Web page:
Top Ten Reasons to Compost at Home (+tips!)

10. It’s easy, and fascinating!
A perpetual science project for the curious kids and adults in your house! Your banana peels, strawberry tops, those greens you kept meaning to eat will all disappear in a flash, leaving you with the oft-named black gold that farmers and gardeners love!

9. Composting can help beautify your city, for free!
Composting takes your food waste and turns it into nutrient-rich soil, that in turn can be used to green and beautify some of the empty, concrete laden spaces in our city.

8. Composting takes your food waste out of our landfills.
In NYC, we don’t pay per bag of trash. But there is a cost, and it’s piling up in our landfills, releasing greenhouse gases into the air, and seeping into our waterways.

7. It doesn’t smell, but it does deliver (+tip!)
Keeping a layer of browns (strips of newspaper or paper bags work great here) on top of your compost pile keeps odors IN, while also supplying the necessary carbon to break down the food.

6. It’s a low maintenance, high reward system.
Set up includes calling the Lower East Side Ecology Center to order your worms (we recommend ½ pound to start), and pick up at the Union Square Farmers Market (or, if you’ve got a friend with a super healthy worm bin, just call her!). Drill holes in the top of a 10-gallon tupperware, add greens (food scraps), browns (carbon-based materials ie. paper goods) and a little compost if you want to make your worms feel really at home. Oh, and don’t forget to add your worms! Close up shop and after that, check in every 3 days or so. If there’s food, close ’em back up. If they’ve eaten most of what you gave them, give them some more.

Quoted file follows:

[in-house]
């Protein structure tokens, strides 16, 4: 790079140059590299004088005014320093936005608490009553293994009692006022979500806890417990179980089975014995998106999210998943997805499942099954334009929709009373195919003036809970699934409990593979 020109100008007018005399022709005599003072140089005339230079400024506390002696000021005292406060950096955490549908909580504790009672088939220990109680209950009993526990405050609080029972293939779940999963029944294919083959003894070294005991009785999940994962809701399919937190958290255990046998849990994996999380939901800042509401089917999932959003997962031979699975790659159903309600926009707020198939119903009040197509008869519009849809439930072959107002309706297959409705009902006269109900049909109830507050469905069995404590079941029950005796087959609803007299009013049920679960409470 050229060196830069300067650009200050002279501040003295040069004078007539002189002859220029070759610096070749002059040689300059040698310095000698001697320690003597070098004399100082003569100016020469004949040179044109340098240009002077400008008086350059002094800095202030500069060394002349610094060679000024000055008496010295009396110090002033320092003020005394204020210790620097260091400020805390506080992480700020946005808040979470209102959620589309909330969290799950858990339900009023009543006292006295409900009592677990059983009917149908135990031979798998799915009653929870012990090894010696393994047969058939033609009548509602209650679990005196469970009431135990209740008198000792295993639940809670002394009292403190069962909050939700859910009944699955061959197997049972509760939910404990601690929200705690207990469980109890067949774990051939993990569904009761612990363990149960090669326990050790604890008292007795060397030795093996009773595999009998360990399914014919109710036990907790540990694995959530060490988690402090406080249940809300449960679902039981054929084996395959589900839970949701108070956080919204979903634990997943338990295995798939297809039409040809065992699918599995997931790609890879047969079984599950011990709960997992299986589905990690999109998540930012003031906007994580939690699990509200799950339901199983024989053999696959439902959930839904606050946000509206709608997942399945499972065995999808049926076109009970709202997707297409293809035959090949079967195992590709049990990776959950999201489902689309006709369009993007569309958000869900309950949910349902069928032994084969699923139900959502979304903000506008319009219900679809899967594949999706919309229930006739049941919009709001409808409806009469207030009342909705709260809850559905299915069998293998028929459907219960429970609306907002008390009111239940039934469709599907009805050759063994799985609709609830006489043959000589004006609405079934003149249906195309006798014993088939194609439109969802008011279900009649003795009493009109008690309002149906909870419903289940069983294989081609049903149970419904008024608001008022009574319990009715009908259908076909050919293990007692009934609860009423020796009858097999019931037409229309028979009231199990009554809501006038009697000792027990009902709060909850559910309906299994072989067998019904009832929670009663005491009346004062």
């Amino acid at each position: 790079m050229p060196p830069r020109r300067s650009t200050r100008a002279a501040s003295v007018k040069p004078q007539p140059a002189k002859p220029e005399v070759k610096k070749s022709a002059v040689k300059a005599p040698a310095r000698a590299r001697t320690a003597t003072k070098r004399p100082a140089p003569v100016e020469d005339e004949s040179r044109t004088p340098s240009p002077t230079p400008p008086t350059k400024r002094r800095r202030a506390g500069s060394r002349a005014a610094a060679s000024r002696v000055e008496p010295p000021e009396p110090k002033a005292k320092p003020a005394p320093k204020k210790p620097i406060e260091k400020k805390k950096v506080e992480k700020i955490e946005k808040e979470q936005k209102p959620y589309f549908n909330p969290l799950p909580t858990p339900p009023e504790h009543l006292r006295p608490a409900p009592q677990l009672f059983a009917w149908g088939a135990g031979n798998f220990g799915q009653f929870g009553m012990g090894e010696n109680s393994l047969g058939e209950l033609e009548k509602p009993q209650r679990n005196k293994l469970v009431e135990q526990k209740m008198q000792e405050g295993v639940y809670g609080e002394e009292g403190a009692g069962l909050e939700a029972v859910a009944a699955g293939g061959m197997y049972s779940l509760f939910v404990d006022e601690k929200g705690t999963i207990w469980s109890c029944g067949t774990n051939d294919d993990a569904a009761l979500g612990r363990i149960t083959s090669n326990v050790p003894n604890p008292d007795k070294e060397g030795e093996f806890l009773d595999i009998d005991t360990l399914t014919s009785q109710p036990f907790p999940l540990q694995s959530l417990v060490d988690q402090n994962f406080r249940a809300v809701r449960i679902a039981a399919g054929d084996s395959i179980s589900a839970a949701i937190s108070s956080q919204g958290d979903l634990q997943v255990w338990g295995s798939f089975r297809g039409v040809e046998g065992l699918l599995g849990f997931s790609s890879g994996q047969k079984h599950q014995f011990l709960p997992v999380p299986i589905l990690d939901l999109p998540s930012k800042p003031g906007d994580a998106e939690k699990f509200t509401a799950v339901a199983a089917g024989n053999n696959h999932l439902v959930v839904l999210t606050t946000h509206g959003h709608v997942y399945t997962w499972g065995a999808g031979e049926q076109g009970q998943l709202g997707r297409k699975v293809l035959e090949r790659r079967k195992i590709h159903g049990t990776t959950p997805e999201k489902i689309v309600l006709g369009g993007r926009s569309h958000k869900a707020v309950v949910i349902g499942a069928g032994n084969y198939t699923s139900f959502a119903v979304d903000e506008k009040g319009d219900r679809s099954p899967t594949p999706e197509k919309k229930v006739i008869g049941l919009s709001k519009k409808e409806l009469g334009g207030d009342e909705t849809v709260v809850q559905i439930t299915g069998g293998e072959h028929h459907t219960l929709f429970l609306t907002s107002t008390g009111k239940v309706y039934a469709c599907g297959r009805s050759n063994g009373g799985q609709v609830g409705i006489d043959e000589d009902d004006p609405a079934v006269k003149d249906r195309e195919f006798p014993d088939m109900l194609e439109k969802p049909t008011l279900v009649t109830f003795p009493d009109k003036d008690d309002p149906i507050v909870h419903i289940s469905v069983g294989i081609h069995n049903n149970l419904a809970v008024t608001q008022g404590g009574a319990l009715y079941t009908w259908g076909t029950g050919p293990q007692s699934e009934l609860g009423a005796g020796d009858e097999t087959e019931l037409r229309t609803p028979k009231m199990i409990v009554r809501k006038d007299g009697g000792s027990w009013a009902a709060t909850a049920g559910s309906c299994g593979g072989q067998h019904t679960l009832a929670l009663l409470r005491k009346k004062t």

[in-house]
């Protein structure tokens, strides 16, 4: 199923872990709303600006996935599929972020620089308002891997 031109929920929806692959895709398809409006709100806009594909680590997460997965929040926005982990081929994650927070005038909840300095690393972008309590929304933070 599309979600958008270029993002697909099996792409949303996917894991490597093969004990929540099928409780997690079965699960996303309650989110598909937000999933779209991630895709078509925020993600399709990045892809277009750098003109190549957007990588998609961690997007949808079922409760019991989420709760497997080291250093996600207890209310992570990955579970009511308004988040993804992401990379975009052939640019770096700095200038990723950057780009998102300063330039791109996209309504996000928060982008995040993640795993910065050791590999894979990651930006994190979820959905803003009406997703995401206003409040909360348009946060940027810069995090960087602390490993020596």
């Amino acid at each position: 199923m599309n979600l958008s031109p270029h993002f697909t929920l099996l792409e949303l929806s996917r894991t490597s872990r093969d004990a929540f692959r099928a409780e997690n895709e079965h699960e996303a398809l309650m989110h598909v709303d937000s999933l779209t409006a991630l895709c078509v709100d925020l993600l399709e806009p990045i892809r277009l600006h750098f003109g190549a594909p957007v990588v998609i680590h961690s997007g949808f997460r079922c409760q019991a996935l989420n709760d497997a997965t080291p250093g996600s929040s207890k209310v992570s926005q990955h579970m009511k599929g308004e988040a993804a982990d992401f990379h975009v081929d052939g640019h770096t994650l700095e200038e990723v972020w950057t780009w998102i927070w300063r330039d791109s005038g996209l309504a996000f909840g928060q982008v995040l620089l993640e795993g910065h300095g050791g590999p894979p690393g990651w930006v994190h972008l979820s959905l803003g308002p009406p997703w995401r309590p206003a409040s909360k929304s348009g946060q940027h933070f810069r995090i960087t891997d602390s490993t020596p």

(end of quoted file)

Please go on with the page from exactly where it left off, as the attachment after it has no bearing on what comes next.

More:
5. A bit of common sense yield a lot of compost (+tip!)
A few simple tricks will help keep your worms and your plants happy:

  • When you feed your worms, bury the food scraps in one corner. This way when you check your bin, it’s easy to tell if/when to add food.
  • Keep in mind how long each food item takes to break down. Worms eat decaying matter. Thicker scraps (avocado peels, artichoke leaves) will eventually break down, but it won’t provide your worms with an immediate food source. Greens, strawberry tops, banana peels — these will all break down quickly. So if you put some slower-decomposing material in, make sure to compliment it with something the worms can eat right away.
  • Consider where worms like to live — in the dark and damp of underground. If your bin looks dry, add food (or a sprinkling of water). If your bin is dripping with moisture, add browns to soak it up. You want damp, like a wet sponge after it’s been wrung out.

4. You can feed compost to plants.
Adding compost when transplanting helps give plants an extra boost during that traumatic time period. Adding compost to the base of existing plants adds necessary nutrients into the soil.

3. Your at-home compost bin is one small step toward a more sustainable food system.
Our dominant food system is long and complicated, full of pollution and frivolous waste. Your at-home compost bin is part of a cycle of sustainability (soil -> seed -> plant -> consumer -> compost -> soil…) that may one day change the world!

2. Worms are, well…fun!
We said it. You might have kids and you might not. It doesn’t matter…worms are fun for everyone!

1. The number one reason to compost at home is because you can!

Want some at-home practice? Check out this great digital resource and interactive activity from Keep America Beautiful that helps to explain the roles that soil microbes, oxygen, and moisture play in this process. Get started and maintain your own virtual compost pile now!

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